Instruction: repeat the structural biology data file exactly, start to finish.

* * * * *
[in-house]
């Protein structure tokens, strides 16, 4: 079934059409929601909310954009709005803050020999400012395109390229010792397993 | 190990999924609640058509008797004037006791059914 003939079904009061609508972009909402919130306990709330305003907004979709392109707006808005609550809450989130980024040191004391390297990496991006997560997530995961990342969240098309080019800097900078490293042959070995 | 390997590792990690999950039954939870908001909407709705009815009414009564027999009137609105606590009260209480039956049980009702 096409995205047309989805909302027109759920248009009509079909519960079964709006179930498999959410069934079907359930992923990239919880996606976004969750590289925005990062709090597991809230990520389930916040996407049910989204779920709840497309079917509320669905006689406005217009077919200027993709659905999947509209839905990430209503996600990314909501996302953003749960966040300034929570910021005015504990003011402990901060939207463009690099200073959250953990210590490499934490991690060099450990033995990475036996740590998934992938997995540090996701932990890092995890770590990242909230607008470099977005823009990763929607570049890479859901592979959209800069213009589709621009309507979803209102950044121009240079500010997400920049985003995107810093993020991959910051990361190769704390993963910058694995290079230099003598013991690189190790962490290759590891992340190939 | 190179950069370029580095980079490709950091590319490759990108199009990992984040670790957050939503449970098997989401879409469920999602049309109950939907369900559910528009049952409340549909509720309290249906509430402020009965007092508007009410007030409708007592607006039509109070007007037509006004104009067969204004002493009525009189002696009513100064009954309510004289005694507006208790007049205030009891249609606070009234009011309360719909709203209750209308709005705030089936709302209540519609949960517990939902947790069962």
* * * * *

[in-house]
């Protein structure tokens, strides 16, 4: 079934059409929601909310954009709005803050020999400012395109390229010792397993 | 190990999924609640058509008797004037006791059914 003939079904009061609508972009909402919130306990709330305003907004979709392109707006808005609550809450989130980024040191004391390297990496991006997560997530995961990342969240098309080019800097900078490293042959070995 | 390997590792990690999950039954939870908001909407709705009815009414009564027999009137609105606590009260209480039956049980009702 096409995205047309989805909302027109759920248009009509079909519960079964709006179930498999959410069934079907359930992923990239919880996606976004969750590289925005990062709090597991809230990520389930916040996407049910989204779920709840497309079917509320669905006689406005217009077919200027993709659905999947509209839905990430209503996600990314909501996302953003749960966040300034929570910021005015504990003011402990901060939207463009690099200073959250953990210590490499934490991690060099450990033995990475036996740590998934992938997995540090996701932990890092995890770590990242909230607008470099977005823009990763929607570049890479859901592979959209800069213009589709621009309507979803209102950044121009240079500010997400920049985003995107810093993020991959910051990361190769704390993963910058694995290079230099003598013991690189190790962490290759590891992340190939 | 190179950069370029580095980079490709950091590319490759990108199009990992984040670790957050939503449970098997989401879409469920999602049309109950939907369900559910528009049952409340549909509720309290249906509430402020009965007092508007009410007030409708007592607006039509109070007007037509006004104009067969204004002493009525009189002696009513100064009954309510004289005694507006208790007049205030009891249609606070009234009011309360719909709203209750209308709005705030089936709302209540519609949960517990939902947790069962």